1 - Configure your CLI credentials

aws configure # to configure your AWS credentials through the CLI

2 - Create a file github-cf.yaml containing the following CloudFormation content. For further reference please refer to AWS + GitHub Actions and ThumbprintList. Replace <account-name> and <repo-name> with your’s respective values.

AWSTemplateFormatVersion: 2010-09-09
Description: 'Cloudformation for GitHub actions integration'

      Type: AWS::IAM::OIDCProvider
          Url: ""
            - ""
             - 6938fd4d98bab03faadb97b34396831e3780aea1

      Type: AWS::IAM::Role
          RoleName: GithubActionsDeployRole
               - Effect: Allow
                 Action: sts:AssumeRoleWithWebIdentity
                   Federated: !Ref IDCProvider
                      - !Sub repo:<account-name>/<repo-name>:*
          MaxSessionDuration: 3600
          Description: "Github Actions role"
          - PolicyName: 'GithubActionsDeployRole-policy'
              Version: '2012-10-17'
              - Effect: Allow
                Action: '*'
                Resource: '*'

Apply the CloudFormation template with the following command

aws cloudformation deploy \
    --region eu-west-1 \
    --template-file github-cf.yaml \
    --capabilities CAPABILITY_NAMED_IAM \
    --stack-name github-cf

If everything works as expected you should see a new Open Identity Provider created and the GithubActionsDeployRole trusting your repository to talk to AWS on the IAM Console


Configuring GitHub Action pipeline

The GitHub pipeline will build and deploy both the infrastructure and the application in one shot. Unfortunately, because we are not able to deploy a blank lambda function without code we need to build the app, deploy it somewhere, and create the lambda function pointing to the app file. Therefore, it was decided to apply the following strategy:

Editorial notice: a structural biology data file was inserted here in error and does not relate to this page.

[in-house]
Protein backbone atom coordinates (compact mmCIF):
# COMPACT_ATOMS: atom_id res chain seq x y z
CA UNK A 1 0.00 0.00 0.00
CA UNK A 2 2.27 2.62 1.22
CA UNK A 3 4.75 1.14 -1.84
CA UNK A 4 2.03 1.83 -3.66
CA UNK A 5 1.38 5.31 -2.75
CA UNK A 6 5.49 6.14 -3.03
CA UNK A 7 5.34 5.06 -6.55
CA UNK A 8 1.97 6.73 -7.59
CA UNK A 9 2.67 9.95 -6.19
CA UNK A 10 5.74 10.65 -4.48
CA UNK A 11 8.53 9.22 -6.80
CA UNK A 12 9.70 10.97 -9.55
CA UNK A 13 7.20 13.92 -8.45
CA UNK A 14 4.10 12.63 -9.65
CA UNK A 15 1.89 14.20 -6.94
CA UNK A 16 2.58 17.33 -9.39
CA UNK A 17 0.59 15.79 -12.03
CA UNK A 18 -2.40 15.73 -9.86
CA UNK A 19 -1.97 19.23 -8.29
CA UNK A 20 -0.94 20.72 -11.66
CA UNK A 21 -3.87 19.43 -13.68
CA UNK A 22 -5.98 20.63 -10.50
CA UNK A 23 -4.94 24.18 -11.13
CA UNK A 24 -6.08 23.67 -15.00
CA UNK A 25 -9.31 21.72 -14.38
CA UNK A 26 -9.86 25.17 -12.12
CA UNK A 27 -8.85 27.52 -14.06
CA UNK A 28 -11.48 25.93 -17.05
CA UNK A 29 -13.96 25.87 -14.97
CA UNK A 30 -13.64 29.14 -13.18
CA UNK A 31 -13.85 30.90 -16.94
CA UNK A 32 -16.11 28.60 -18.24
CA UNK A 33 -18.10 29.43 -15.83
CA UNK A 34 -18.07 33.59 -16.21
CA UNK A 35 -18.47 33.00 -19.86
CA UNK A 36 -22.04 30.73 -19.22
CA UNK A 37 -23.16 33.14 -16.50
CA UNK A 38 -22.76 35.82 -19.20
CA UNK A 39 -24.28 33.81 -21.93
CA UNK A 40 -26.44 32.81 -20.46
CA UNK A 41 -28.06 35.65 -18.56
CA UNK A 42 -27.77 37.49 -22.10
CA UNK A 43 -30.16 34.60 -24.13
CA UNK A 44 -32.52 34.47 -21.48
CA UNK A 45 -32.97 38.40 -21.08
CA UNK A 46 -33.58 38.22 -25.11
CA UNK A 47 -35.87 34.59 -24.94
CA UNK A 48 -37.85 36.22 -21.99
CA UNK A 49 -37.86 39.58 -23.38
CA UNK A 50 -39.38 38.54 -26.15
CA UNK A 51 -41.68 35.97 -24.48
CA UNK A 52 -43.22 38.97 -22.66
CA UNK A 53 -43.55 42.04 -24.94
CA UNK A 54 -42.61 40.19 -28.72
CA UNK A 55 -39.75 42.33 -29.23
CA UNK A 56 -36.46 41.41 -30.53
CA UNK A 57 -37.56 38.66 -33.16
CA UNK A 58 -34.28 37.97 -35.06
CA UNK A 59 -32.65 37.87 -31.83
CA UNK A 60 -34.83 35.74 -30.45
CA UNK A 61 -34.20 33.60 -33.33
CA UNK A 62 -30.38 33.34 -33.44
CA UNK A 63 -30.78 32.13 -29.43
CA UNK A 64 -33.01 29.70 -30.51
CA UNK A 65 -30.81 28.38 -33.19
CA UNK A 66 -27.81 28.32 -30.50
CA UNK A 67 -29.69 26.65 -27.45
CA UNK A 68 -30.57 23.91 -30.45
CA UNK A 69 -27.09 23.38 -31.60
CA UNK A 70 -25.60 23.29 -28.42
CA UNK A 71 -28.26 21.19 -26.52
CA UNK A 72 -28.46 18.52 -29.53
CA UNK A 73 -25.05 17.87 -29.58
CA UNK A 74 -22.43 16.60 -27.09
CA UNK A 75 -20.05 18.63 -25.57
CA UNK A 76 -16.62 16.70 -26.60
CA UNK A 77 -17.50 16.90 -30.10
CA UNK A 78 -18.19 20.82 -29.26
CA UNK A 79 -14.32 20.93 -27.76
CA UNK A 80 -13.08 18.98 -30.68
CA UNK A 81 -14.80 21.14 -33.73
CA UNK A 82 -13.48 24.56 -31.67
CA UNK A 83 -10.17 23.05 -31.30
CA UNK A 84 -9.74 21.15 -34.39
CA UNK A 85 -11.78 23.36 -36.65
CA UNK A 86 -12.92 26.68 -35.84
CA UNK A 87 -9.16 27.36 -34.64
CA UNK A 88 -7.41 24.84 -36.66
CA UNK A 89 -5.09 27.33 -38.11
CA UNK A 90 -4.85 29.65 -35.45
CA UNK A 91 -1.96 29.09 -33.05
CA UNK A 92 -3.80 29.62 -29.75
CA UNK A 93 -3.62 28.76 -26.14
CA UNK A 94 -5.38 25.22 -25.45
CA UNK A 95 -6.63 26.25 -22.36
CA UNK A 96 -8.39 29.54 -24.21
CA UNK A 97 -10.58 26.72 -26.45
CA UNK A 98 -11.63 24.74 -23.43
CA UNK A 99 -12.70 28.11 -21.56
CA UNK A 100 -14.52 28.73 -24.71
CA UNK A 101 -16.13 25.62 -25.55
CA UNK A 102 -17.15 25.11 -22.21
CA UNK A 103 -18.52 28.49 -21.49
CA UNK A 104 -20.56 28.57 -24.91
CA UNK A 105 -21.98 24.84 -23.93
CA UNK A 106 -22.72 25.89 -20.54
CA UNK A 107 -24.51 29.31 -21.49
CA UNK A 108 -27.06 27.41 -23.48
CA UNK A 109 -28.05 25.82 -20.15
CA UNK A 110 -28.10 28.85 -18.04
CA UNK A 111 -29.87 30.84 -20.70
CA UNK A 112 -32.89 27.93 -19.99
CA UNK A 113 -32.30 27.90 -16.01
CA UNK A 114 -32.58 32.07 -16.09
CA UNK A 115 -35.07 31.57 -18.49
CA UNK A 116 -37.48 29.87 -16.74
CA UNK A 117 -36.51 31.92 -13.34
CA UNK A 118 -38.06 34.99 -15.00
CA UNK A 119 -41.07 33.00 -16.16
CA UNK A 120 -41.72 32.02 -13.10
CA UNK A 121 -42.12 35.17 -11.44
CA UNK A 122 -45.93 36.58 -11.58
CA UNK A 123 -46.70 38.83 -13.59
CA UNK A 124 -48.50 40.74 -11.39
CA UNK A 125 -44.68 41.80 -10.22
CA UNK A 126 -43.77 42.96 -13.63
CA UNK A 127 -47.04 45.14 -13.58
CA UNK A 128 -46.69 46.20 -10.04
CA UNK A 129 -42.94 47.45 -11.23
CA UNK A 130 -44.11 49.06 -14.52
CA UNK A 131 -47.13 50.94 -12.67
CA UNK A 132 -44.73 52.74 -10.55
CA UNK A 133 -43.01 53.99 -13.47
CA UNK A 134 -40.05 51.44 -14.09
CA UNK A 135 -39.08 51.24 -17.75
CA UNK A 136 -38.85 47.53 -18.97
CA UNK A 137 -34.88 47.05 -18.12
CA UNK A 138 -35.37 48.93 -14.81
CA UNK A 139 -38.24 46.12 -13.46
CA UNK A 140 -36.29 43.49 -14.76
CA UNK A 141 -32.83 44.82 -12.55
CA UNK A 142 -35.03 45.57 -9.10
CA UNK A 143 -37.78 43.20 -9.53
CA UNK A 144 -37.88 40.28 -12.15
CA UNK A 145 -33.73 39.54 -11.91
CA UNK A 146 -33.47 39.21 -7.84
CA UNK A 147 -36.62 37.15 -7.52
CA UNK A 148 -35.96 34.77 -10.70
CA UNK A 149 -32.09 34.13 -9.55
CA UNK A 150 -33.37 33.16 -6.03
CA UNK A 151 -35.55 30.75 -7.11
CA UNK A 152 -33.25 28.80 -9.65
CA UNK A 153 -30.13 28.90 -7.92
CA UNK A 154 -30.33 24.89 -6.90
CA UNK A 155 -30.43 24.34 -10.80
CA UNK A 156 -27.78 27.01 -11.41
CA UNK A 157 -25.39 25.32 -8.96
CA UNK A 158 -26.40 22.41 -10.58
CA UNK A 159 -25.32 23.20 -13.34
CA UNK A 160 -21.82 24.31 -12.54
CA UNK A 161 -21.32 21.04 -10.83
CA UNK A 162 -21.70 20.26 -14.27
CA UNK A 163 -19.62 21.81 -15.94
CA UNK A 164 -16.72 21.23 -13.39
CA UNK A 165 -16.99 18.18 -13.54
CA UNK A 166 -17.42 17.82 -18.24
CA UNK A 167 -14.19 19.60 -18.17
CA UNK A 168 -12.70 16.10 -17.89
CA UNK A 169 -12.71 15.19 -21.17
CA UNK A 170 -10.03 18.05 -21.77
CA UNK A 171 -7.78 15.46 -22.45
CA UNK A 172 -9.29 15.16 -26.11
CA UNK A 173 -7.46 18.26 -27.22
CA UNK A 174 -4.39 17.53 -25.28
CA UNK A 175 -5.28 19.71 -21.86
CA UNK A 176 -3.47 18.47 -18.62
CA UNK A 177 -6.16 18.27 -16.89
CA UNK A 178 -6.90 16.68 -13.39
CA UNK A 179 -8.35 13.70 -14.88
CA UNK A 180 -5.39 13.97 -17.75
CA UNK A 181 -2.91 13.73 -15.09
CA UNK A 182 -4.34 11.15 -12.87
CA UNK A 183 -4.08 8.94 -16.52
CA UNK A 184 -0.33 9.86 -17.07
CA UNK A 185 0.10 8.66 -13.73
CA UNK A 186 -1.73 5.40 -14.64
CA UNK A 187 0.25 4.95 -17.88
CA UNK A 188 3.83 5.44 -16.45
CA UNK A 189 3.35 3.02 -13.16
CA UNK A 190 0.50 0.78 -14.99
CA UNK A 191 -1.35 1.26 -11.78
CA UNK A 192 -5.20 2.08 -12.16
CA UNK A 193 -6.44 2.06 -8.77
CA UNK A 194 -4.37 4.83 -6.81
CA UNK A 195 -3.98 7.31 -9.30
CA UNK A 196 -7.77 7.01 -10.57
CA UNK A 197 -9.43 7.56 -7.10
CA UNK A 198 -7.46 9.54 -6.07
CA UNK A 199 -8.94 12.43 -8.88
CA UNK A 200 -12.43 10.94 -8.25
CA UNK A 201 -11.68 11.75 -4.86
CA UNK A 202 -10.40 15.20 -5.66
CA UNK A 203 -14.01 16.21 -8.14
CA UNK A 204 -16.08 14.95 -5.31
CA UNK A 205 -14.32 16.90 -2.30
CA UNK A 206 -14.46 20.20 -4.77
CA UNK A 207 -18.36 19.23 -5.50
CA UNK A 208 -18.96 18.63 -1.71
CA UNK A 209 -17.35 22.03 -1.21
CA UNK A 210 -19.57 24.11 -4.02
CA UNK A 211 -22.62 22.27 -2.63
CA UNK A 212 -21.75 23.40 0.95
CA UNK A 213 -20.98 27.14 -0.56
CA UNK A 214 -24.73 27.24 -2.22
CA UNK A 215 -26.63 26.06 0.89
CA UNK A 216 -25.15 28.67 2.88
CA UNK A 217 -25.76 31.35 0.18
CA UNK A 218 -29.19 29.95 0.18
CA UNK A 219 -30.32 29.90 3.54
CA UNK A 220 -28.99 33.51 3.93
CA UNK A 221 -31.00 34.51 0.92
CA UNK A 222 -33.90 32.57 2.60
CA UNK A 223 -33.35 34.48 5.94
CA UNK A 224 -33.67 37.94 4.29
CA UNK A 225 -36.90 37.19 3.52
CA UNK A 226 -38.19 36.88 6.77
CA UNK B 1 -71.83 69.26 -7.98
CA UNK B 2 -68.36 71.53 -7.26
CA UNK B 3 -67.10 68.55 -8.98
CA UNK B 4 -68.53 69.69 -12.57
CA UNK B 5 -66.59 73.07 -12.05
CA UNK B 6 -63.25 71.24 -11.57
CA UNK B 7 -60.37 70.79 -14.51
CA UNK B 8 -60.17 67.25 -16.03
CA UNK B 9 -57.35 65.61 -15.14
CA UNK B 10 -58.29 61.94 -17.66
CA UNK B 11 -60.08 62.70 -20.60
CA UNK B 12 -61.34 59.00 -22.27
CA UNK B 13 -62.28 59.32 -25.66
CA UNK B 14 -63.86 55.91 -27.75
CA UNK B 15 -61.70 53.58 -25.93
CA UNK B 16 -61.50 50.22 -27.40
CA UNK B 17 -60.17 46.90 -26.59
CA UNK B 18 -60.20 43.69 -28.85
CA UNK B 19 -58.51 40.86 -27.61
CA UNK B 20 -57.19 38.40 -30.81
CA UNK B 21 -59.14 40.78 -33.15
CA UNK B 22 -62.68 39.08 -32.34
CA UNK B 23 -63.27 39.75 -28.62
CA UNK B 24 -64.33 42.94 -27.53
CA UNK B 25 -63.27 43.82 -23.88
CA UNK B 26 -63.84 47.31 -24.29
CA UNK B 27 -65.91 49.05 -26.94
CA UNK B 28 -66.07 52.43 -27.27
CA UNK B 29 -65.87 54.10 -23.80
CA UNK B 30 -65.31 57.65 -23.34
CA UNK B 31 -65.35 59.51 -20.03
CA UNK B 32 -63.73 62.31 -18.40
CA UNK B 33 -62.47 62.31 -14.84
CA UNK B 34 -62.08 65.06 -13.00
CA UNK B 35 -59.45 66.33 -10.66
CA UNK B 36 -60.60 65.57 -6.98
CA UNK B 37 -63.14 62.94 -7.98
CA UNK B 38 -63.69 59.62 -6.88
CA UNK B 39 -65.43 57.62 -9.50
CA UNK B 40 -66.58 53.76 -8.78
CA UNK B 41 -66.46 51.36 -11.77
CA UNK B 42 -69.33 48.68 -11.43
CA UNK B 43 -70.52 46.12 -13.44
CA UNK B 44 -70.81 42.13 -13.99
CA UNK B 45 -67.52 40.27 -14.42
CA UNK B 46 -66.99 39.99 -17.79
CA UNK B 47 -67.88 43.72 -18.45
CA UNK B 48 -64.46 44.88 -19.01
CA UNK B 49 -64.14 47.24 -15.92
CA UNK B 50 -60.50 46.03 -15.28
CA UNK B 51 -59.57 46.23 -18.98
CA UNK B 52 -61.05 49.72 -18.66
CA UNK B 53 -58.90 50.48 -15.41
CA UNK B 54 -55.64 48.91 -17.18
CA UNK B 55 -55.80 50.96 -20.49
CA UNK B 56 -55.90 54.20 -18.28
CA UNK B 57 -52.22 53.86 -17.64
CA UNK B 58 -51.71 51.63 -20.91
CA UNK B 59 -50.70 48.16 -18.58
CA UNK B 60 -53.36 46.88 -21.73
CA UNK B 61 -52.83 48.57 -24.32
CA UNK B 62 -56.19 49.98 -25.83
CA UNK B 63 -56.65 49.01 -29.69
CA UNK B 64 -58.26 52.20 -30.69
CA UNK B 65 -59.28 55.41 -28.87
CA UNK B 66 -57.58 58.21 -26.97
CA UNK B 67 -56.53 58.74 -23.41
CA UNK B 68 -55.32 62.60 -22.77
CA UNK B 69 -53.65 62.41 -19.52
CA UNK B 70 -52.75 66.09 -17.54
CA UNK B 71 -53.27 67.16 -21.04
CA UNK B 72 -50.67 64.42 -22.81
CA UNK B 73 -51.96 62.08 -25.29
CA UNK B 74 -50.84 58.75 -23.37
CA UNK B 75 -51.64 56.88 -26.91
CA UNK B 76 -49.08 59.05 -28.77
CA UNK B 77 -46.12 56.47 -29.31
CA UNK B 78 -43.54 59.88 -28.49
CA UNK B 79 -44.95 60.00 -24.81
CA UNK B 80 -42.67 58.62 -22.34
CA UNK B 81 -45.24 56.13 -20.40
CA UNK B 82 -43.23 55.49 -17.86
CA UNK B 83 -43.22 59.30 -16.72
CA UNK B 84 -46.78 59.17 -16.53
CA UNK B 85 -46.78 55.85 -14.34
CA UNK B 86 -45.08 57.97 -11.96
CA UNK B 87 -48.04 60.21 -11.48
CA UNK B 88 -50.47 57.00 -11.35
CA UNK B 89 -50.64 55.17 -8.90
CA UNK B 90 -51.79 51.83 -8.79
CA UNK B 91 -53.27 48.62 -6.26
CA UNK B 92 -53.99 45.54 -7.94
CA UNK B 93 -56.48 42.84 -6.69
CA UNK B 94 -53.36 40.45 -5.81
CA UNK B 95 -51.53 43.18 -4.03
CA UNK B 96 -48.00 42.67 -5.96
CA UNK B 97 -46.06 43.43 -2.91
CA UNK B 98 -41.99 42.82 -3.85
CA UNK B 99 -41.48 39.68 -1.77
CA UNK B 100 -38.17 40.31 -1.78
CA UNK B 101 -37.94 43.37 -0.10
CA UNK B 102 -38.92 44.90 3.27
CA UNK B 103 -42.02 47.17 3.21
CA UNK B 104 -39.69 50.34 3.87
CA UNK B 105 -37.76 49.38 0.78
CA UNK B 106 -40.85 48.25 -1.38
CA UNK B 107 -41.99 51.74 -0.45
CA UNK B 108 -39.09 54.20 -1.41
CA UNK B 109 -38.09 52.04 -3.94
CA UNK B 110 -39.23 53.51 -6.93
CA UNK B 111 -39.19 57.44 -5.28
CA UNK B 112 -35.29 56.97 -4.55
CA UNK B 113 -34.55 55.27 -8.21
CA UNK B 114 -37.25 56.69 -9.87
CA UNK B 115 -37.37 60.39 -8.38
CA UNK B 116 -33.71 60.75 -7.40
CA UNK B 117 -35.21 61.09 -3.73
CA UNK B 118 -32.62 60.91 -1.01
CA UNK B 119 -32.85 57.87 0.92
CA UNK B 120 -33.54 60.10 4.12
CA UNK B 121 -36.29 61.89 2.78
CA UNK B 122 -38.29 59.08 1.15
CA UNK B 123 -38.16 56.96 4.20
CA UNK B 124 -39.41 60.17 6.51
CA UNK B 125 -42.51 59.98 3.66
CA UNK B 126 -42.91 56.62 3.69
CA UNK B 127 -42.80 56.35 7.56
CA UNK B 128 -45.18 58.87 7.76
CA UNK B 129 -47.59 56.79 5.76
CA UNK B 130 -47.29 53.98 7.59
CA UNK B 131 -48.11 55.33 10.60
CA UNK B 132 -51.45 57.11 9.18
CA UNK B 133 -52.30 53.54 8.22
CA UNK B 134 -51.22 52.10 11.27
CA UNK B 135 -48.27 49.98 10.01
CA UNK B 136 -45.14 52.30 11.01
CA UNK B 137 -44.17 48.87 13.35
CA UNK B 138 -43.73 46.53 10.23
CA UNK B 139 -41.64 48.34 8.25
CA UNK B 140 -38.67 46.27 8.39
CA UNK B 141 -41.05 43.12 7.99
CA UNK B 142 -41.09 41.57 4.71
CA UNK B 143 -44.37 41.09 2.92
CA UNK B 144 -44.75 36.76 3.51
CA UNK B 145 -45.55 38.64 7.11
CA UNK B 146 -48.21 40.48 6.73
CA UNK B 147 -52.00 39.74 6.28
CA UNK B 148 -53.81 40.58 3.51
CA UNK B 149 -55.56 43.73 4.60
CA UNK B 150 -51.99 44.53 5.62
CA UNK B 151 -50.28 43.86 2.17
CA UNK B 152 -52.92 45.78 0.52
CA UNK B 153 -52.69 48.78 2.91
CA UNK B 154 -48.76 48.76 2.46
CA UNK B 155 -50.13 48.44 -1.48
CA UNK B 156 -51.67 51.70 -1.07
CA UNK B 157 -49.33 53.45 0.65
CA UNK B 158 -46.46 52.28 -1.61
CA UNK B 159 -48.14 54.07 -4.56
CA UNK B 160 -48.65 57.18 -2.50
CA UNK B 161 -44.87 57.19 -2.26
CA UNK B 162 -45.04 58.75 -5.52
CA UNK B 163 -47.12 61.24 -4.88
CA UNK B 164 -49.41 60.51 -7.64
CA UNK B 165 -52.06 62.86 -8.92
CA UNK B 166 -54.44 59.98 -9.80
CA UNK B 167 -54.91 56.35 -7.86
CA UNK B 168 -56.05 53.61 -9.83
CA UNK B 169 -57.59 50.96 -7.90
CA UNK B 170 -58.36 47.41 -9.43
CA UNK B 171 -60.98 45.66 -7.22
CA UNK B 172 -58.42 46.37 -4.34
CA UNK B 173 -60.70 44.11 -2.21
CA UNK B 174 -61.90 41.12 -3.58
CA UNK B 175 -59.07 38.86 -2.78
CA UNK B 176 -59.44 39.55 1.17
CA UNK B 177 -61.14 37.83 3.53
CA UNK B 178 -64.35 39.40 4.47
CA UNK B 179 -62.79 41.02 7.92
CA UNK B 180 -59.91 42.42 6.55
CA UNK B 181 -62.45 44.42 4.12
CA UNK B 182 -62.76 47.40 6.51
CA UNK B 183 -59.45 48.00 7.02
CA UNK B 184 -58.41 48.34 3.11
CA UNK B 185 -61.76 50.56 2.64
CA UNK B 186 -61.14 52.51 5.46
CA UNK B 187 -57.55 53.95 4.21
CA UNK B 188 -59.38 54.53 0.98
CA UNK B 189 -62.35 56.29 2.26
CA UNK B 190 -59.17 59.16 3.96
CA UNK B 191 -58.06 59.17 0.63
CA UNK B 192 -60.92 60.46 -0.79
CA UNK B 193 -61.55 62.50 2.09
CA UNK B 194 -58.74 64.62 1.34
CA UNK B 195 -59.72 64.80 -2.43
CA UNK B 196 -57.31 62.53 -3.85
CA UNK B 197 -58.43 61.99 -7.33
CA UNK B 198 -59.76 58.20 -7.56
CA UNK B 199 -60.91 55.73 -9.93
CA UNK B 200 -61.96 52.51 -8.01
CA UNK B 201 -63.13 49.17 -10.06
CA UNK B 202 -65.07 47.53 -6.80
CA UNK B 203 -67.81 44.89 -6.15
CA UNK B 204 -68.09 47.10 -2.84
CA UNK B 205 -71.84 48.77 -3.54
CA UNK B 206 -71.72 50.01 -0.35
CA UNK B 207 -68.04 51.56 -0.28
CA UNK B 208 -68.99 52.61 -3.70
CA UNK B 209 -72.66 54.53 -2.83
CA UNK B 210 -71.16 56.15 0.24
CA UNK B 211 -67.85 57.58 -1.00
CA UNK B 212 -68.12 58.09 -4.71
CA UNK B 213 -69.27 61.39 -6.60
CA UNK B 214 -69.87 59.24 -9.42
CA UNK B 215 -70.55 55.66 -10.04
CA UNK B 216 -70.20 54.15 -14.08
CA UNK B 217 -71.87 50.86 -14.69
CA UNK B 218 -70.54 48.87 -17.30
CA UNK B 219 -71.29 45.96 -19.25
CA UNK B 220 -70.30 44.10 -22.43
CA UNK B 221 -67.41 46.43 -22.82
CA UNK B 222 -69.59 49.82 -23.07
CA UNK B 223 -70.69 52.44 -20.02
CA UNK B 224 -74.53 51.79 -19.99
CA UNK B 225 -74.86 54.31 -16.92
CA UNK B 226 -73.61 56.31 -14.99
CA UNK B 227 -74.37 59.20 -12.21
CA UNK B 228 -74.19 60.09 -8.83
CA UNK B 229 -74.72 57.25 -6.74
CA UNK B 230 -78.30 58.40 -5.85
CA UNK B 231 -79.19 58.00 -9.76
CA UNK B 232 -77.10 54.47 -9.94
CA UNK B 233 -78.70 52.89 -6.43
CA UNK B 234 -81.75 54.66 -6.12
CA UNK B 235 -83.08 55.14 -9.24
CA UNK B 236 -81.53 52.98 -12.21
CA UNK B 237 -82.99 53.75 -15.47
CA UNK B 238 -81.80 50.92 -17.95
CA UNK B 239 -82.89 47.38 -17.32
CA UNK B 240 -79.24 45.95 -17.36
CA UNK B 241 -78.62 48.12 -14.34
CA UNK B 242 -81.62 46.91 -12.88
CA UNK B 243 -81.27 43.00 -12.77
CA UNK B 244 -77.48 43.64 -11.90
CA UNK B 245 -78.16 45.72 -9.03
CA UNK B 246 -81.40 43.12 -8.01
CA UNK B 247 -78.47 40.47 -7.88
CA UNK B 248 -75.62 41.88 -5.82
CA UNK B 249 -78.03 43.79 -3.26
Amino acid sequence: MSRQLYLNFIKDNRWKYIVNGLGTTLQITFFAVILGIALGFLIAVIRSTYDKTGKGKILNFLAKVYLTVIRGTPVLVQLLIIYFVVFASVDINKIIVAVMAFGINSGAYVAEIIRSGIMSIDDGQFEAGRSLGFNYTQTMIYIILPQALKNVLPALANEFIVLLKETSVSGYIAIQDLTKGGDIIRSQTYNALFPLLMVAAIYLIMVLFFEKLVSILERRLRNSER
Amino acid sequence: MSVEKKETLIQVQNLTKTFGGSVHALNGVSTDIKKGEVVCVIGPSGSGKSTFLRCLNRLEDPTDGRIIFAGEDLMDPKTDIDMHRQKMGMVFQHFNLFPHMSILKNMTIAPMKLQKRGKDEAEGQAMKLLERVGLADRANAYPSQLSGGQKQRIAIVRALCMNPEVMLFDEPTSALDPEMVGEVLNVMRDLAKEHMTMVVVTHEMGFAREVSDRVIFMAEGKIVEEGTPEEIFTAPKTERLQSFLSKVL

1. Compile the application to generate the native binary
  2. Create an empty S3 bucket
  3. Upload the native binary to the S3 bucket
  4. Create the Lambda function with code pointing to the file just uploaded to the S3 bucket
  5. Upload the native binary to the lambda function (so we always run the latest version)
  6. Run a simple invocation test

So let’s get started by creating the AWS resources. The first step requires us to create the S3 bucket, for that we have to create the CloudFormation file deploy-stack.yaml at the project’s root directory and paste the following content.

AWSTemplateFormatVersion: "2010-09-09"
Description: Lambda with Quarkus Native 


    Type: 'AWS::S3::Bucket'
    DeletionPolicy: Delete
      BucketName: aws-lambda-quarkus-native-github-actions
        BlockPublicAcls: true
        BlockPublicPolicy: true
        IgnorePublicAcls: true
        RestrictPublicBuckets: true

Next we have to create the lambda function. Let’s create the CloudFormation file lambda-stack.yaml with the following content. This configuration will create a Lambda function and a specific to it.

AWSTemplateFormatVersion: "2010-09-09"
Description: Lambda with Quarkus Native 

    Type: String
    Default: simple-quarkus-native-lambda


    Type: AWS::IAM::Role
        Version: '2012-10-17'
        - Effect: Allow
          - sts:AssumeRole
      Path: "/"
      - PolicyName: root
          Version: '2012-10-17'
          - Effect: Allow
            Action: logs:CreateLogGroup
            Resource: !Sub 'arn:aws:logs:${AWS::Region}:${AWS::AccountId}:*'
          - Effect: Allow
            - logs:CreateLogStream
            - logs:PutLogEvents
            Resource: !Sub 'arn:aws:logs:${AWS::Region}:${AWS::AccountId}:log-group:/aws/lambda/${LambdaName}:*'
    Type: AWS::Lambda::Function
      FunctionName: !Ref LambdaName
      Runtime: provided
      Role: !GetAtt LambdaExecutionRole.Arn